Many students discover they are lacking in time management skills when they arrive at college. In high school, others managed your time for you. Your parents and teachers were involved in making sure that you got where you needed to go and that your work got done. You will learn quickly that in college you will have less in-class time, more work outside of class, and a great deal of freedom. You and you alone, are now in charge of determining how your time is spent.
You must make a commitment to your work and take studying seriously. This means balancing your academic and social activities to ensure that you are able to complete all coursework. Carrying a full load of college credits is basically equivalent to a full-time job. You should plan on 2-3 hours of studying outside of class for every hour spent in class. For a schedule of 12 credit hours, this would mean 24-36 additional hours of outside work to adequately understand the material. If you really like the subject matter or are having trouble understanding it, you may put in even more hours.
In college (and life!) there never seems to be enough time to do everything we need to do. A few time management strategies can help.
- Create a weekly activity planner. Indicate all of your regular academic, work, and social commitments for the entire week. You can now see where free time exists in your schedule. Now schedule specific study tasks where free time exists. Study daily. If you use time each day, you won’t cram. This will help you to keep ahead of your classes and feel more in control of your time. The time left over is your own – for recreation, social activities, etc.
- Set goals. Determine what you want to accomplish and set goals to accomplish it. Setting goals makes you more inclined to follow through with your plans and accomplish your tasks. Your life is a series of choices and decisions. You are actually managing these choices, not the flow of time.
- Prioritize. Once you determine what you want to accomplish, you must prioritize your tasks. Figure out what must be done and what can be put on hold. Focus on the most important tasks before proceeding to the less important ones. Prioritizing makes you less inclined to procrastinate.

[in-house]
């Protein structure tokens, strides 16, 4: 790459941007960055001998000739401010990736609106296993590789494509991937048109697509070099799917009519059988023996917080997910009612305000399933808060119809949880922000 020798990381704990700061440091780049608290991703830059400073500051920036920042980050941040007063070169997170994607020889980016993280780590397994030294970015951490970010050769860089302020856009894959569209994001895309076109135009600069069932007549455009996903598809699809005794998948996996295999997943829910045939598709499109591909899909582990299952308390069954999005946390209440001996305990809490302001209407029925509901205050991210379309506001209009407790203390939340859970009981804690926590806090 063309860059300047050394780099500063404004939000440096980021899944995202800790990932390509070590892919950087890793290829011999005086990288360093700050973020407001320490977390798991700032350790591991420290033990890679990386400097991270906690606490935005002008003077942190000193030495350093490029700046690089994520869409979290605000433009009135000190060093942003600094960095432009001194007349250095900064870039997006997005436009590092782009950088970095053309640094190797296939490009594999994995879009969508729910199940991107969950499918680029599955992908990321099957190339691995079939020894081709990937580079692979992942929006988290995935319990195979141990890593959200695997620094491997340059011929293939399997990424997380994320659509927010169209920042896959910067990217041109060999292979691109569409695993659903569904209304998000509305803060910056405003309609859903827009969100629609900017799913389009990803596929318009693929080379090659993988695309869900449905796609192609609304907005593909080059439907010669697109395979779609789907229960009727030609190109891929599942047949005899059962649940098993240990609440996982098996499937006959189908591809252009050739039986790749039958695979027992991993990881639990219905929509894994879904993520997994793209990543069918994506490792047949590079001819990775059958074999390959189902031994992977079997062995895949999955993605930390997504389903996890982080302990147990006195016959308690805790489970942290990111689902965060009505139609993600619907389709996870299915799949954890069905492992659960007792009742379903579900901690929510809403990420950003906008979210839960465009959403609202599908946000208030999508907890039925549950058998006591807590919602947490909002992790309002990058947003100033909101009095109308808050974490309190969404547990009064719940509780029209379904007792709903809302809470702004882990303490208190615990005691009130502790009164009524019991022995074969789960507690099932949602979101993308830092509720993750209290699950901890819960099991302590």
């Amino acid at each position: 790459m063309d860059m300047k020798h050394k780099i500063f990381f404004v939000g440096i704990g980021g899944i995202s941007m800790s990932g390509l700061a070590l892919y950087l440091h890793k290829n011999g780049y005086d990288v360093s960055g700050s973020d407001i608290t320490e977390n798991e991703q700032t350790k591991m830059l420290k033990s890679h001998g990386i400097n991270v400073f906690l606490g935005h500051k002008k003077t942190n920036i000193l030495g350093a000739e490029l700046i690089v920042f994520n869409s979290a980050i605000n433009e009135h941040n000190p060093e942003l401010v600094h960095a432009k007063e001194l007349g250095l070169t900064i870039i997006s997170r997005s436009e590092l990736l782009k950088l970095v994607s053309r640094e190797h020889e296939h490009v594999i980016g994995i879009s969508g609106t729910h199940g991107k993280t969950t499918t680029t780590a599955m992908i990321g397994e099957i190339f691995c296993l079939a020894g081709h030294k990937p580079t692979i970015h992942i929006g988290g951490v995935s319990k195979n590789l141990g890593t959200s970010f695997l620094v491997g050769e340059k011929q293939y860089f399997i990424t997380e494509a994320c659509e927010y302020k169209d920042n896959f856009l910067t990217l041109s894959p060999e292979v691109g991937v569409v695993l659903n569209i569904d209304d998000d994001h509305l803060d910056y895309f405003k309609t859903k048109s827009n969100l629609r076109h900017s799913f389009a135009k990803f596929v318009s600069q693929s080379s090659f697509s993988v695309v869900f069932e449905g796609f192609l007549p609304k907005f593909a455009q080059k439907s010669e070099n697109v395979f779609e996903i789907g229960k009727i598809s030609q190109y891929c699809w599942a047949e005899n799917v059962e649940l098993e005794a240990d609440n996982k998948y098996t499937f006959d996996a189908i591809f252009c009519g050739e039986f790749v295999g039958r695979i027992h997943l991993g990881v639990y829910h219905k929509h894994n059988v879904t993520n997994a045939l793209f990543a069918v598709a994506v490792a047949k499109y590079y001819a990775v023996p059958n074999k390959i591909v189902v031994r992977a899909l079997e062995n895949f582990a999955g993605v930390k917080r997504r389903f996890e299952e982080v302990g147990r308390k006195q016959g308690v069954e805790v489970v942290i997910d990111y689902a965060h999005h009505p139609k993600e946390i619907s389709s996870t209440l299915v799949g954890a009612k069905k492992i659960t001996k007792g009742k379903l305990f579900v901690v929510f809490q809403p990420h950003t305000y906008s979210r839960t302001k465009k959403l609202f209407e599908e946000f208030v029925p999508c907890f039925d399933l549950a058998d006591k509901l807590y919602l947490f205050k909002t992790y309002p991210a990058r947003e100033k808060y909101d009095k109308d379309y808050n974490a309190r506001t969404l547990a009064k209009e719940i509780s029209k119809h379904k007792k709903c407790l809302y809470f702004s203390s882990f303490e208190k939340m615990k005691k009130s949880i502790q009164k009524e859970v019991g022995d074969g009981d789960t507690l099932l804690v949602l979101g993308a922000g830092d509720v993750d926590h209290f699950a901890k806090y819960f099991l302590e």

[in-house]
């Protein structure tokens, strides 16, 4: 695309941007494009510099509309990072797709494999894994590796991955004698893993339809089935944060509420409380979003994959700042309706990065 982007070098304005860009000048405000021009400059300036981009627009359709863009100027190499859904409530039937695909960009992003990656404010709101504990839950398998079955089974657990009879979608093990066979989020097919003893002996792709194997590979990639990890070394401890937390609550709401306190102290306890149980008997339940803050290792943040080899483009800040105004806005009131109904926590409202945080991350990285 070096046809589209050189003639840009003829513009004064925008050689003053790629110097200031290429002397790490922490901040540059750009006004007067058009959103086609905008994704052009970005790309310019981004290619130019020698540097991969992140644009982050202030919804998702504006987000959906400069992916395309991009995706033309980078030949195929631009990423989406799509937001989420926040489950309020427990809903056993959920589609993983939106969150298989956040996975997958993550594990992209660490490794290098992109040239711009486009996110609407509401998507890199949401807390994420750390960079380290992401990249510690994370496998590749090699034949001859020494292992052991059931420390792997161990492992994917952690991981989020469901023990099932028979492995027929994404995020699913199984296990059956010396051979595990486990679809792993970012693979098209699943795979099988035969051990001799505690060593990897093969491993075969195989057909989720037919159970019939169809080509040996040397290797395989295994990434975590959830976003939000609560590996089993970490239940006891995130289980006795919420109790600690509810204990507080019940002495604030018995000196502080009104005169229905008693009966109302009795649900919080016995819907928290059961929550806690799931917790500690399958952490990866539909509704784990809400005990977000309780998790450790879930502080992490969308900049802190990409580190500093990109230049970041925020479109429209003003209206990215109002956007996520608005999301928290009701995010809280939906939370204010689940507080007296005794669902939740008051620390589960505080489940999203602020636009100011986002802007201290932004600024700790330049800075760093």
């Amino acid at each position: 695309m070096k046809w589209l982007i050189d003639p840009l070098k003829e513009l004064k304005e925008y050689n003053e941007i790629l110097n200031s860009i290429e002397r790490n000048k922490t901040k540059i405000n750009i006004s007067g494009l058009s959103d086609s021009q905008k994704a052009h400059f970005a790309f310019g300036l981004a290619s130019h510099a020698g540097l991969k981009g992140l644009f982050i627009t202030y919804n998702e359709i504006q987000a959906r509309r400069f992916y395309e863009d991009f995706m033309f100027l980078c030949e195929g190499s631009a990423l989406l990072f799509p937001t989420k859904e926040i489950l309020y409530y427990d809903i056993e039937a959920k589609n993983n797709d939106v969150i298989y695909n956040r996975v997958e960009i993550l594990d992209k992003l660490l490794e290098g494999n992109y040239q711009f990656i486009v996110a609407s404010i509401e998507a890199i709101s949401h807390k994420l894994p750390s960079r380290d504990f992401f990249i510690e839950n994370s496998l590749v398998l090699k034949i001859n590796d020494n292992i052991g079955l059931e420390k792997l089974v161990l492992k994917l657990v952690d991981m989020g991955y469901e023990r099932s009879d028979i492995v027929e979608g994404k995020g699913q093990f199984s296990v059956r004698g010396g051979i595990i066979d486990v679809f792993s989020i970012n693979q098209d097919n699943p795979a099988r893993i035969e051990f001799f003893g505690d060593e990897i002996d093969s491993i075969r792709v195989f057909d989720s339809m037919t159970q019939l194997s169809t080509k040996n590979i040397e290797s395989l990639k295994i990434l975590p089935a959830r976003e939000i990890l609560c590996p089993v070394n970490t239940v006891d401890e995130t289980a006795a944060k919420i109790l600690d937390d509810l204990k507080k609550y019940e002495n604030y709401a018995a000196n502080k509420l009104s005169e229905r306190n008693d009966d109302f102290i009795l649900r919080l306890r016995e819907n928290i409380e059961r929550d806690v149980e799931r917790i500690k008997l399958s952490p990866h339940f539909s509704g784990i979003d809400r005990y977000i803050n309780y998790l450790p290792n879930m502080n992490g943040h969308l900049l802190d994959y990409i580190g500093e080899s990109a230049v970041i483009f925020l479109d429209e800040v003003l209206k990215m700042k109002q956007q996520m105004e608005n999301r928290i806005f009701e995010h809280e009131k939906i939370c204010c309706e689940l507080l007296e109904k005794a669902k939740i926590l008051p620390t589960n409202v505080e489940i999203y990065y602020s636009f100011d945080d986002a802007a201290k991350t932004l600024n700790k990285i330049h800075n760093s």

- Learn to say no. You can determine how to spend your time or you can let others plan it for you by default. Knowing your priorities helps you to stay focused. You are not being selfish if you chose to schedule your time according to your goals. Be careful with over-commitment and don’t attempt to do too much. Remember that every time you say yes to something, you are automatically saying no to everything else you could have done with that time.
- Let yourself relax. Schedule certain days that are just for you. Don’t study on those days and don’t make obligations to anyone else. Instead, use this time to do something that you really enjoy. It is important to have personal time – it can be very renewing.
- Utilize spare time. If you have to wait in line or for class to start, use the extra time to review your notes or study for an exam. You can accomplish a lot during this extra “found” time. This will allow some extra time to complete larger tasks.
- Know when you are most productive. Everyone has a time during the day when they are most productive. Whether this time is in the morning or at night, use it to tackle your most demanding tasks. Do less challenging activities when you have less energy.
- Put a stop to procrastination. About 40% of college students experience procrastination as a problem. Sometimes it’s difficult to start working. Often times, not starting is related to fear – fear of poor results or negative evaluations – rather than the actual difficulty of the work. Large projects can be overwhelming. This is normal. Subdivide your work into small tasks. Pledge to give 10 minutes to the task at hand. More than likely, the 10 minutes will go by and you’ll be into the task and prepared to continue. When put together, these small tasks result in a finished project and satisfaction for a job well done.
Good time management skills give you control of your time and your life. Luckily, all time management skills are learnable. Learning them will allow you to maintain balance between your class, work, and personal lives.